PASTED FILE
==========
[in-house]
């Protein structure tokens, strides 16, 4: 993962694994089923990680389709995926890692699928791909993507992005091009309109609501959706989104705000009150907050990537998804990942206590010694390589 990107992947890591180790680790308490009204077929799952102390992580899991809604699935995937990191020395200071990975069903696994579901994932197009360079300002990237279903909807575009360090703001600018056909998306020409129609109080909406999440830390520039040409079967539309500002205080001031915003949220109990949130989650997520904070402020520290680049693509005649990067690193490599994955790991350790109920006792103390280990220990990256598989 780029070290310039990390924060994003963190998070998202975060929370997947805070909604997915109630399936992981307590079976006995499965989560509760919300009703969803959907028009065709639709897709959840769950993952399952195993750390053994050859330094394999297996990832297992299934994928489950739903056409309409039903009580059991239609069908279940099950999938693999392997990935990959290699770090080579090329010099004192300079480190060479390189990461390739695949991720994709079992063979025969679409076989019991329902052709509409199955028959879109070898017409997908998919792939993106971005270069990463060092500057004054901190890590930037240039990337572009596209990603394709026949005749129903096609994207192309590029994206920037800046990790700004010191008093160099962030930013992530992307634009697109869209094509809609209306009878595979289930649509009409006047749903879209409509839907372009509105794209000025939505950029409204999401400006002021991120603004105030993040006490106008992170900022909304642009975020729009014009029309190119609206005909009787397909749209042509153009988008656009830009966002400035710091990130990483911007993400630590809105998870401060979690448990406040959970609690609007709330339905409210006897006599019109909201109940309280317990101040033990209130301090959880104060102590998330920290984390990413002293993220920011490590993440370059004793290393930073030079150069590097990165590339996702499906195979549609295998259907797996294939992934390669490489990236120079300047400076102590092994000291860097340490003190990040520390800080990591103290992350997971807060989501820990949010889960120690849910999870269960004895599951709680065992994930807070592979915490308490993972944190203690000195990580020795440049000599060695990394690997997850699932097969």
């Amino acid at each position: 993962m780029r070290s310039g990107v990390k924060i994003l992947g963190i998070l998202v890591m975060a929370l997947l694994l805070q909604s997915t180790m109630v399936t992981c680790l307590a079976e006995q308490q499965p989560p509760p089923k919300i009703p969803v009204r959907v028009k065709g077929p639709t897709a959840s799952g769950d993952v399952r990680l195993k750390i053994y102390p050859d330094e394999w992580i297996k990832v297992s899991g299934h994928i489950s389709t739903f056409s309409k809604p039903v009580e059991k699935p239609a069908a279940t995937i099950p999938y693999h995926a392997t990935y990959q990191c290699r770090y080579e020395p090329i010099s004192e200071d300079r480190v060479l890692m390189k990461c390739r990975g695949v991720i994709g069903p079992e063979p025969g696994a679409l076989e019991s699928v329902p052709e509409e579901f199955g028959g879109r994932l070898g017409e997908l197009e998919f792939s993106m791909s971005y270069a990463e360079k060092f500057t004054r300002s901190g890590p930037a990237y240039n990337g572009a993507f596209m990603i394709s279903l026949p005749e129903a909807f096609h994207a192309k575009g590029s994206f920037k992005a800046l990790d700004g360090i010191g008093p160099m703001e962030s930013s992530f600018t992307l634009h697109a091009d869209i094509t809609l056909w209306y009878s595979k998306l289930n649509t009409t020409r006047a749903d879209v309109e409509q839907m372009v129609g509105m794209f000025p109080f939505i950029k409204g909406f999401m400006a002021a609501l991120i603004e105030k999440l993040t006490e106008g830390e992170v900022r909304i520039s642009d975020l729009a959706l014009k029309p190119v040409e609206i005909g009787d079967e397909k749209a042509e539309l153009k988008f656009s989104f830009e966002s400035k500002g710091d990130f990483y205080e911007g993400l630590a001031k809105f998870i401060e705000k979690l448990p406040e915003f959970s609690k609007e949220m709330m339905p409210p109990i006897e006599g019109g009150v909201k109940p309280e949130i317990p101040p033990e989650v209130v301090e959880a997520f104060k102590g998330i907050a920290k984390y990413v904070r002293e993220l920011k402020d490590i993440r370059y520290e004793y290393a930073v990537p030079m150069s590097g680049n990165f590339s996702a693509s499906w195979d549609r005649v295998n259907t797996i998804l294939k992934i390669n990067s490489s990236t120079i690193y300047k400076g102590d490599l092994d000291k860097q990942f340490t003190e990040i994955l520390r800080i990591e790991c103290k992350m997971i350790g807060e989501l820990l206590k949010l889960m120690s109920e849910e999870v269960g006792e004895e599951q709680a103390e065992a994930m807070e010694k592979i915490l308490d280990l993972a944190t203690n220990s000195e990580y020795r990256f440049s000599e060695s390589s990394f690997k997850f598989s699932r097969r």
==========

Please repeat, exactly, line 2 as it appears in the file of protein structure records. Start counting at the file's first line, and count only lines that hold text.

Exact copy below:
């Protein structure tokens, strides 16, 4: 993962694994089923990680389709995926890692699928791909993507992005091009309109609501959706989104705000009150907050990537998804990942206590010694390589 990107992947890591180790680790308490009204077929799952102390992580899991809604699935995937990191020395200071990975069903696994579901994932197009360079300002990237279903909807575009360090703001600018056909998306020409129609109080909406999440830390520039040409079967539309500002205080001031915003949220109990949130989650997520904070402020520290680049693509005649990067690193490599994955790991350790109920006792103390280990220990990256598989 780029070290310039990390924060994003963190998070998202975060929370997947805070909604997915109630399936992981307590079976006995499965989560509760919300009703969803959907028009065709639709897709959840769950993952399952195993750390053994050859330094394999297996990832297992299934994928489950739903056409309409039903009580059991239609069908279940099950999938693999392997990935990959290699770090080579090329010099004192300079480190060479390189990461390739695949991720994709079992063979025969679409076989019991329902052709509409199955028959879109070898017409997908998919792939993106971005270069990463060092500057004054901190890590930037240039990337572009596209990603394709026949005749129903096609994207192309590029994206920037800046990790700004010191008093160099962030930013992530992307634009697109869209094509809609209306009878595979289930649509009409006047749903879209409509839907372009509105794209000025939505950029409204999401400006002021991120603004105030993040006490106008992170900022909304642009975020729009014009029309190119609206005909009787397909749209042509153009988008656009830009966002400035710091990130990483911007993400630590809105998870401060979690448990406040959970609690609007709330339905409210006897006599019109909201109940309280317990101040033990209130301090959880104060102590998330920290984390990413002293993220920011490590993440370059004793290393930073030079150069590097990165590339996702499906195979549609295998259907797996294939992934390669490489990236120079300047400076102590092994000291860097340490003190990040520390800080990591103290992350997971807060989501820990949010889960120690849910999870269960004895599951709680065992994930807070592979915490308490993972944190203690000195990580020795440049000599060695990394690997997850699932097969």